The breed was also a favorite of royalty throughout Europe, and Spanish monarchs gifted these horses to other countries during the Golden Age.
In the 16th and 17th centuries, the popularity of the Spanish Horse led to European-wide demand for the breed.
It was used to upgrade and establish local breeds and played an important role in the creation of the Thoroughbred in the 18th century.
However, wars and the industrial revolution caused a decline in the breed’s population, which reduced the number of Purebred Spanish Horses significantly by the 19th century. The disappearance of many stud farms during this time also contributed to this decline.
Fortunately, the breed has since made a comeback. King Philip II organized the equine realm of his kingdom and created the Royal Stables in Cordoba, where the best stallions and mares were gathered.
The Royal Stud Farm became the National Stud Farm and exported many horses to the Americas, playing a decisive role in exploration and breeding.
In the late 1960s, the breed was reintroduced in the UK, and it has since spread to over 60 countries worldwide.
The Purebred Spanish Horse has had a significant impact on other breeds such as the Lipizzaner, Lusitano, Paso Fino, and Central European Warmbloods, all of which owe their ancestry to the PRE.
The Spanish Horse is known for its fiery and courageous temperament, high degree of intelligence, and ability to perform High School maneuvers. It has moved its skills perfected in mounted combat into the riding academies of Europe, making it a true aristocrat of the equine world.
Today, there are about 170,000 Purebred Spanish Horses worldwide, and the breed continues to make strides in the equine industry.
Characteristics of the Purebred Spanish Horse (PRE)
Now that we have explored the rich history of the Purebred Spanish Horse, let’s take a closer look at the characteristics that make this breed so unique and beloved by horse lovers around the world.
|Profile||Rounded and sub-convex|
|Neck||High-set with a light arch and often an abundant, silky mane|
|Body||Muscular and robust with broad withers, a powerful back, and a long, muscular, and elastic shoulder, strong humerus, and powerful forearm|
|Croup||Rounded and slightly sloping with a low-set tail|
|Legs||Long, strong, and thick, with clean hocks|
|Coat||Short and fine; gray and bay are the most common colors|
|Height||Mares: 15-16.3 hands high; Stallions: 15.1-17 hands high|
|Weight||Mares: 900 pounds; Stallions and geldings: 1,100 pounds|
|Temperament||Rustic, sober, and well-balanced|
|Movement||Lively and energetic with excellent cadence and elasticity|
|Collection||Well-known for its collection, mobility, and reactivity to stimuli|
|Versatility||Well-suited for various equestrian disciplines, such as dressage, bullfighting, carriage driving, and livestock work|
|Health||Hardy, healthy, and capable of working hard|
The PRE is a medium-sized horse with unique physical characteristics.
The horse’s profile is rounded and sub-convexIts. The neck is high-set with a light arch and often an abundant, silky mane.
The body is muscular and robust with broad withers, a powerful back, and a forehand with a long, muscular, and elastic shoulder, strong humerus, and powerful forearm.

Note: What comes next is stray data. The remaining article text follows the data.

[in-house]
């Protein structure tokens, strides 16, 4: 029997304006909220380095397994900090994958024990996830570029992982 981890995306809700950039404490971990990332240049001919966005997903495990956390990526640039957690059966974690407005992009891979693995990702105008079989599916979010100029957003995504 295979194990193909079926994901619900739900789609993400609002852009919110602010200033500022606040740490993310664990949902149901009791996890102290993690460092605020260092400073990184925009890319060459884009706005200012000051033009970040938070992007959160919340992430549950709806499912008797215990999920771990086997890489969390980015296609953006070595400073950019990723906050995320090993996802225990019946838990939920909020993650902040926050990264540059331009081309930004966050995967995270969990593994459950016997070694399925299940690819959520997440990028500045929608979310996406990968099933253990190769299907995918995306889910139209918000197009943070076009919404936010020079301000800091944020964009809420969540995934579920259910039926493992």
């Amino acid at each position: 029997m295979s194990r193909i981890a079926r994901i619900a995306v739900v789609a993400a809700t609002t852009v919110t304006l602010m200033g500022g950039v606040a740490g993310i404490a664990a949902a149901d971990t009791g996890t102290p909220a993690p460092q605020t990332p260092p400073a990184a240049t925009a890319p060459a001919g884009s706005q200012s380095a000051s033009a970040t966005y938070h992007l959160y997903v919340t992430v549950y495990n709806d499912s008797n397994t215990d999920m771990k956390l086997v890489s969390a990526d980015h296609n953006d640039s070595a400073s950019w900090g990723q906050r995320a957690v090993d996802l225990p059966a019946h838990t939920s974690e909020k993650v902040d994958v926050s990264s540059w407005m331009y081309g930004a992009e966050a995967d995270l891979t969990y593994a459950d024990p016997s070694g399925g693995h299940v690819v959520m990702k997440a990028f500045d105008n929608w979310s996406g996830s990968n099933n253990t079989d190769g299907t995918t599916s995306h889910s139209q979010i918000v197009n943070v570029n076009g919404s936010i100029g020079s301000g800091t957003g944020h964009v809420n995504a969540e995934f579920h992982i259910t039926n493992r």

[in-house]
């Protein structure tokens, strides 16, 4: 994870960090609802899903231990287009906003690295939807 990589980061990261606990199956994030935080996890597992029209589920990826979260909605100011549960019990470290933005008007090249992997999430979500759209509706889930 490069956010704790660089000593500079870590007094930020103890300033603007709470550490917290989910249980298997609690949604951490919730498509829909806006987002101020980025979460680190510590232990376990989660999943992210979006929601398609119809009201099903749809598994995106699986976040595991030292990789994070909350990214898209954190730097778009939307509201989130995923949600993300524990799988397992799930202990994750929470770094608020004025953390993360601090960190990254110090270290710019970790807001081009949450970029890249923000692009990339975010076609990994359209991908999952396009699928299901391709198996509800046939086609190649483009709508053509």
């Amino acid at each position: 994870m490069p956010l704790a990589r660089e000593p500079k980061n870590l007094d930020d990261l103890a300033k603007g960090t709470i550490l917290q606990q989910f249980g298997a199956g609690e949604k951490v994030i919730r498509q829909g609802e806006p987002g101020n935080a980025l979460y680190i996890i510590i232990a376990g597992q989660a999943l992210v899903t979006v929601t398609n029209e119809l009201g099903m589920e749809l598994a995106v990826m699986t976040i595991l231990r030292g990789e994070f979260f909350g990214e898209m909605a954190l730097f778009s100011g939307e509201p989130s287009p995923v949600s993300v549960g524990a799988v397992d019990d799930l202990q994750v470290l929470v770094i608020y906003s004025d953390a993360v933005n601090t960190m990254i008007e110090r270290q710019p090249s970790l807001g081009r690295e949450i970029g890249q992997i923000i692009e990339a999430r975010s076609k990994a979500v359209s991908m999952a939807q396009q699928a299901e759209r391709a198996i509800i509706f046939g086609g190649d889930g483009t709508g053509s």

The hindquarters are well-muscled while the croup is rounded and lightly sloping with a low-set tail. The legs are long, strong, and thick, with clean hocks.
The breed has a short, fine coat, with gray and bay being the most common colors.
The height of the Purebred Spanish Horse can vary. Mares can be 15 to 16.3 hands high (hh), while stallions can range from 15.1hh to 17hh. In Spain, a horse must be at least 15.0 hands (60 inches or 152 cm) for males and 14.3 hands (59 inches or 150 cm) for females to be considered a Purebred Spanish Horse.
The horse’s weight ranges from 900 pounds for mares to 1,100 pounds for stallions and geldings. Its weight is balanced towards the hindquarters for optimal performance, and it is easy and comfortable to ride.
The Purebred Spanish Horse is known for its rustic, sober, and well-balanced temperament. It is a noble and docile horse, with a balanced temperament that can adapt to various uses and situations.
The Purebred Spanish Horse is a lively and energetic horse, with excellent cadence and elasticity in its movements.
It is also known for its collection, mobility, and reactivity to stimuli, which is why it has been a choice horse in the bullfighting ring and can make an excellent jumper.
It is well-suited for various equestrian disciplines, such as dressage, bullfighting, carriage driving, and livestock work.
The breed is hardy, healthy, and capable of working hard, which makes it economical to feed.
Improving the breed of Purebred Spanish Horses requires careful consideration of these physical and behavioral characteristics.
With this in mind, let’s explore some of the steps taken to improve the breed.
Improving The PRE Horse Breed
Improving the Purebred Spanish Horse breed is a vital aspect of ensuring the quality of the horses for future generations.
This task is primarily conducted by the ANCCE-LGPRE Mother Studbook, which is authorized by the Spanish Government to operate worldwide.
The process of improving the breed involves a Breeding Evaluation at the Basic level (Grading) for mares and stallions aged three years or older.
This evaluation includes inspections for:
- 27 conformation measurements
- breed type
- movement at walk, trot, and canter.
The information gathered during the inspection is then used to calculate:
- the global genetic index for conformation with an aptitude for dressage for each horse,
- as well as the likelihood of each conformational attribute being inherited by progeny
Horses between the ages of four and six years old who demonstrate outstanding qualities are awarded the title of ‘Young Recommended Reproducer for Conformation‘ (JRR).
Mares and stallions approved at the Basic level and over five years old can undergo inspection at the Calificado Grading Events, where there is a 40% pass rate.
Additionally, the Young Horse Dressage Series competition series evaluates the dressage ability and genetic qualities of horses between four and six years old.